It has been several weeks since I had the time to sit long enough to compose a blog. Between preparing for and working at our Master Gardener plant sales and getting plants for summer color into the ground at my house and the Jacksonville Pocket Park, inside time at the computer has been at a real premium. Planting my summer containers has been really fun this year as I have tried to incorporate lots of sun coleus into the design. If you have not added coleus to your landscape, you are missing a real treat. In the old days coleus were relegated to the shade garden only, but now there are dozens of new cultivars who love the sun. On the plus side the plants with colorful leaves can take the heat; on the minus side they do need watering. Keep them pinched back and they will grow into thick, bushy plants.
If you would like to try something different in the ground and in containers, consider planting sedum and yuccas. These sun loving plants require much less water. And the variety is endless.
As you choose plants for summer color remember to plant those that are inviting to the butterflies, the hummingbirds, and the bees. These three are welcome visitors to all of our gardens.
Unfortunately, this time of the year has also brought lubber grasshoppers. These unwanted guests are black with orange stripes. My garden does not have just one, but it has hundreds. They spend their days munching on whatever tastes good to them. Meanwhile, they just get bigger and bigger. Sometimes spraying them with sevin when they are very small might kill a few of them. Once they have attained any size, the only way to get rid of them is with the flat side of a shovel. And when you kill them they make kind of squishing sound.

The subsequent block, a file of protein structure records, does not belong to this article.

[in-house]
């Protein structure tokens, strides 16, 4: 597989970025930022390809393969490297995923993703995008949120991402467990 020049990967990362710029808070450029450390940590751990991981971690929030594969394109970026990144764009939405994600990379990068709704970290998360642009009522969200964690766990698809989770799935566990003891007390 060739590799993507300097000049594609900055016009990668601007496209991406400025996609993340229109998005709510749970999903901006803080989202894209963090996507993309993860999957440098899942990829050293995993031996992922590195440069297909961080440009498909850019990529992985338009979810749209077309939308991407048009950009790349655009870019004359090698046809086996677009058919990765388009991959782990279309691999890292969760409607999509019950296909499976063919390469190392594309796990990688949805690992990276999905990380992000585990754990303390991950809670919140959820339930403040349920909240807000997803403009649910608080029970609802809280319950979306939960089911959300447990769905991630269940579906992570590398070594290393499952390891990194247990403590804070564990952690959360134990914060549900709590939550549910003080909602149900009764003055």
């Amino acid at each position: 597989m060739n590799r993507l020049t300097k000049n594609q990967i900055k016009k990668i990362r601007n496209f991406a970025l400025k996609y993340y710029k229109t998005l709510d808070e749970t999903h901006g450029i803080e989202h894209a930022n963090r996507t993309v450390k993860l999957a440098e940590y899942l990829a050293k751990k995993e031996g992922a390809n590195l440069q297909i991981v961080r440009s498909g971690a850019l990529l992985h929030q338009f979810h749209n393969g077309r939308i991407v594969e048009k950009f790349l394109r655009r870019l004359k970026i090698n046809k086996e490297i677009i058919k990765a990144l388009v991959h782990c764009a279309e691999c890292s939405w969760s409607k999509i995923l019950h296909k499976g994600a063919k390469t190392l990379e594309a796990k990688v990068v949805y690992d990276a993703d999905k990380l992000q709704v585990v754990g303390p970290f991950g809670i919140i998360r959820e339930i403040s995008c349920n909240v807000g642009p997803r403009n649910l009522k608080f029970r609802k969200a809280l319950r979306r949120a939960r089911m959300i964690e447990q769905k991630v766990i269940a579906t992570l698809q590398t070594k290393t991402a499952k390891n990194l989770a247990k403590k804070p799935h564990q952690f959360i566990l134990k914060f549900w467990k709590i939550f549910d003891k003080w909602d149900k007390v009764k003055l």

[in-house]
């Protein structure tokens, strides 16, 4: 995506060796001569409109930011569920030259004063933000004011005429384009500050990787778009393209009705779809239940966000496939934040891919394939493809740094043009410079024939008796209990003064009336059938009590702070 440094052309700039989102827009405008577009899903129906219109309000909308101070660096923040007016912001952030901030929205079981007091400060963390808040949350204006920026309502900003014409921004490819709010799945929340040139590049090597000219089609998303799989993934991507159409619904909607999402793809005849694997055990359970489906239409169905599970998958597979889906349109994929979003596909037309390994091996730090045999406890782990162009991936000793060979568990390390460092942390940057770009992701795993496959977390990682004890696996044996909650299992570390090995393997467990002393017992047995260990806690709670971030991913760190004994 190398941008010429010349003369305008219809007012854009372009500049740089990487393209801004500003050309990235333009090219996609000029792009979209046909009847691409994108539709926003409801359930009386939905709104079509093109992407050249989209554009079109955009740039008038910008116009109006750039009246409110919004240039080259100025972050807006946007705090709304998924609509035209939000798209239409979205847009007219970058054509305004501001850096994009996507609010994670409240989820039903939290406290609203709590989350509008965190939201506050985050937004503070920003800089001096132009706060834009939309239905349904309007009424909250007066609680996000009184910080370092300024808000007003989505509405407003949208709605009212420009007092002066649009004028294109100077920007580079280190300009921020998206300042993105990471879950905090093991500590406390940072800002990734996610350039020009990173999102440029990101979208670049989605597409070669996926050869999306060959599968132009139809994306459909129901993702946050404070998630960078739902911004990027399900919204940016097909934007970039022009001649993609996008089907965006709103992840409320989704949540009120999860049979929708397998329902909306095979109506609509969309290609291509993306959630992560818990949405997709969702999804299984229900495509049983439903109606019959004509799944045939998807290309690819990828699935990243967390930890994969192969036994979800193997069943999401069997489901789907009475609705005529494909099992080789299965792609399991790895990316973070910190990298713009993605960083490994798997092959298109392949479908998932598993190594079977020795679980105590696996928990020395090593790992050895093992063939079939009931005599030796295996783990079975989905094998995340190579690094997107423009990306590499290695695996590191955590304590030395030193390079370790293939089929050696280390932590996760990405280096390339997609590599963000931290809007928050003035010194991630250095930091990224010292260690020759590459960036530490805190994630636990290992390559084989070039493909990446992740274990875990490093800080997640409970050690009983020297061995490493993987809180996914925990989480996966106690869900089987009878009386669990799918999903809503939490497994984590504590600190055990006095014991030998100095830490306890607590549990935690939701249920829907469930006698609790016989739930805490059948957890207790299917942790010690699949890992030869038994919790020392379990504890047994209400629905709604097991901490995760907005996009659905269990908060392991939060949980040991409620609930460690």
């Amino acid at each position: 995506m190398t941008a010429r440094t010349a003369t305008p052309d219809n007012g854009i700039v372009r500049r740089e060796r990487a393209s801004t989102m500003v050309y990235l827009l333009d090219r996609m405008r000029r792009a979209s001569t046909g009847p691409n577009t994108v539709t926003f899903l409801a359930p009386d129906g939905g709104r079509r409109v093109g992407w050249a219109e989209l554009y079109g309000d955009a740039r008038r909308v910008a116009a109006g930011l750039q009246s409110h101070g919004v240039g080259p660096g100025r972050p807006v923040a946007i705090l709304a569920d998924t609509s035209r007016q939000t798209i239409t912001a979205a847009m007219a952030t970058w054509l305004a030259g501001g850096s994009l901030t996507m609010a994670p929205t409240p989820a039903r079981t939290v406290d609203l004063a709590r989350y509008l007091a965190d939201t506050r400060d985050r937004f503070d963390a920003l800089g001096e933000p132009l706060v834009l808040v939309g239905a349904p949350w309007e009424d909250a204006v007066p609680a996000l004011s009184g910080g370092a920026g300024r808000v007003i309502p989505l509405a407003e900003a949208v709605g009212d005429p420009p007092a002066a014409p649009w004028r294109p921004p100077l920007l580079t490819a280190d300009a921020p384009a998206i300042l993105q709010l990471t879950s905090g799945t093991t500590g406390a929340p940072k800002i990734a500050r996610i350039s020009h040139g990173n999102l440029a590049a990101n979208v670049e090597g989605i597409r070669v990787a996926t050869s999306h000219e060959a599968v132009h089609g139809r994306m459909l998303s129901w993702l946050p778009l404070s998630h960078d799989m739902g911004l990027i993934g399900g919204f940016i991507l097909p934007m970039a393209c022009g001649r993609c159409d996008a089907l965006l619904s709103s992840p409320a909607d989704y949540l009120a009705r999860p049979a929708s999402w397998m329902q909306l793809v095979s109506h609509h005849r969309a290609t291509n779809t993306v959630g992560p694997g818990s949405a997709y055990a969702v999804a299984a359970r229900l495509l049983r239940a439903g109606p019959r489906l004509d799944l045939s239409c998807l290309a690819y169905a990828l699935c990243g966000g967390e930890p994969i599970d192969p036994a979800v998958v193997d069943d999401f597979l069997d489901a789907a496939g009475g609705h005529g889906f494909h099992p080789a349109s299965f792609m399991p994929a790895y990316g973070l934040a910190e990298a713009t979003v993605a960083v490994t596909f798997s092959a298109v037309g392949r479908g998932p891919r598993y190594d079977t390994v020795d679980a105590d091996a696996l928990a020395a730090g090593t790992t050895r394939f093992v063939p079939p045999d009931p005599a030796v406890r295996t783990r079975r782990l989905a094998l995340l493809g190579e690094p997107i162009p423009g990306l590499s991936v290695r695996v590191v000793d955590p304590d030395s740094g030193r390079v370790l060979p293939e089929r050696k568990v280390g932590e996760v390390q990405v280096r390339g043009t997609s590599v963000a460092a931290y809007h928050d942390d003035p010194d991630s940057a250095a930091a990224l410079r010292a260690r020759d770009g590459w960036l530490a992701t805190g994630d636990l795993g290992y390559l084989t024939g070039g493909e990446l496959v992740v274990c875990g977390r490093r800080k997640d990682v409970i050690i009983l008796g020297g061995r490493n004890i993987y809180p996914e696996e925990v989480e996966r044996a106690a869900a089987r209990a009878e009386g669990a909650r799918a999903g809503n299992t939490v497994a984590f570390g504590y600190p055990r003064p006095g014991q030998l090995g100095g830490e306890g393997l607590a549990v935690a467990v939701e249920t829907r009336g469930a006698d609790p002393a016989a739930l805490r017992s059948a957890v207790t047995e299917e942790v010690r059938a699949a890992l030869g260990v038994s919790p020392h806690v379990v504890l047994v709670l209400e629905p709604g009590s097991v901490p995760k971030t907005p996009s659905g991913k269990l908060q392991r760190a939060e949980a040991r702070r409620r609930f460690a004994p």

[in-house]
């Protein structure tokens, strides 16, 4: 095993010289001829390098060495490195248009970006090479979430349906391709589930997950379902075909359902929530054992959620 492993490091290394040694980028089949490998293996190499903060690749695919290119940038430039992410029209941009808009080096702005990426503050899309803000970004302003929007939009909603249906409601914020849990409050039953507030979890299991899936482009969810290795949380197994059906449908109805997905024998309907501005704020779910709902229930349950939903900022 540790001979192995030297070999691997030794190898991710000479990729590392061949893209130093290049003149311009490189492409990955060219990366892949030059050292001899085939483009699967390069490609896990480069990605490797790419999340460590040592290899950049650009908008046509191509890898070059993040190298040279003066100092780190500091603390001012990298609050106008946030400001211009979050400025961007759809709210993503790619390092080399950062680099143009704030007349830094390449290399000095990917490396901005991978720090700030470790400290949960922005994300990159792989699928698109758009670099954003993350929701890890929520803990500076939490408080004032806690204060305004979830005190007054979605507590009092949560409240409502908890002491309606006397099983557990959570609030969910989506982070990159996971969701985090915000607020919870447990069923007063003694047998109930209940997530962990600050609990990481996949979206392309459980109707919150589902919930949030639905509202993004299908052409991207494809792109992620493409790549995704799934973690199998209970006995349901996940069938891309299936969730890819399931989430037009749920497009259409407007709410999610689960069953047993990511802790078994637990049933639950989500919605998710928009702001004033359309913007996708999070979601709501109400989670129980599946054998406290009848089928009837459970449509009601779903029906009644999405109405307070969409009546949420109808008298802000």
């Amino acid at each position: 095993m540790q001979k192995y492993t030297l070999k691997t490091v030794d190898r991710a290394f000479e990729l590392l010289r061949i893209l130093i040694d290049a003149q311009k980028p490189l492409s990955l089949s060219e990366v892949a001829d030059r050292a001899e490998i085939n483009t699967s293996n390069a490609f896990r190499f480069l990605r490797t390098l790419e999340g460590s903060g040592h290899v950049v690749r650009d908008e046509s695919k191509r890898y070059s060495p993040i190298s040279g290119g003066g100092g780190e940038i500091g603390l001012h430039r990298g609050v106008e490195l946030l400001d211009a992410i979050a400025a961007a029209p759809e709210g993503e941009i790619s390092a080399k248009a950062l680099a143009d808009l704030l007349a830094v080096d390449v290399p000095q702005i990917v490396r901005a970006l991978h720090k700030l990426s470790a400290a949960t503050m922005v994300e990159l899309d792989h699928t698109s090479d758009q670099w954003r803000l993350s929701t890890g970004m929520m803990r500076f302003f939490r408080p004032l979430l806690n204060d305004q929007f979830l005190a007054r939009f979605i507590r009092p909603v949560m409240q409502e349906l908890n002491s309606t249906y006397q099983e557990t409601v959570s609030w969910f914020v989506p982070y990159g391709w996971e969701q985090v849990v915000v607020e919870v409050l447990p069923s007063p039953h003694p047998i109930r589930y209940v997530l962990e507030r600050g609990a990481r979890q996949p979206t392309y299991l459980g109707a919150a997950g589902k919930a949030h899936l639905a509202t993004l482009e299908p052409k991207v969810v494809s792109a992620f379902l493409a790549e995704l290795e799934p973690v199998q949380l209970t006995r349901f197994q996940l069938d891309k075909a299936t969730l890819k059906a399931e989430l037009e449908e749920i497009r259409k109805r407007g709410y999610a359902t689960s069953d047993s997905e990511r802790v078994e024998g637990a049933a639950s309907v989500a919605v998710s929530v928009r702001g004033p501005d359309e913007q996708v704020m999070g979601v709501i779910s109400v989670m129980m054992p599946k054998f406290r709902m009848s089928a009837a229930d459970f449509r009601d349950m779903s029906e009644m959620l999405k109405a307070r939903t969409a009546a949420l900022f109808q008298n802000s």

The joys of a warm weather garden are many, whether it is with a plot of summer vegetables, herbs, or blooming flowers. With the beauty that comes with our longer days we are able to overlook the mosquitos, the grasshoppers, and the heat to enjoy a bountiful crop of juicy tomatoes or a bed of breathtaking roses.
‘One Man’s Treasure’, ‘Afternoon Delight’, ‘Elvis Lives’, ‘Guacamole’, ‘Squash Casserole’!! Hosta!!! Just like potato chips – you can’t just have one. I, thus, have dozens – often choosing them purely by the whimsy in their names. For those who have not added hosta to the landscape, it is time to do just that. The garden shops are chock-full of these marvelous hardy herbaceous perennials grown for their wonderful and colorful foliage. The leaves come in a variety of shapes, colors, sizes, and textures -- and can be solid or variegated in combinations of blue, green, yellow and my favorite, chartreuse. Just last week I bought one called ‘Orange Marmalade’ which has an orange tint to the leaves. As for texture, I love the ones with the thick, highly corrugated leaves – often making them impervious to slugs (more about that later). Hosta are low maintenance and widely available. They are featured in catalogs, such as the one from Plant Delights Nursery which lists dozens of interesting cultivars. There are tiny ones like ‘Stiletto’ which grow only a few inches across or huge ones like ‘Sum and Substance’ which get several feet across. Some can get just inches high and others can reach two feet.
Although hosta are primarily grown for their foliage, they do produce flowers from early summer to fall. Flowers grow on long spikes and range from white to lavender or purple and may be fragrant. Some folks do not like the flowers and promptly remove them. Butterflies and hummingbirds like the flowers, so I have begun to enjoy them more.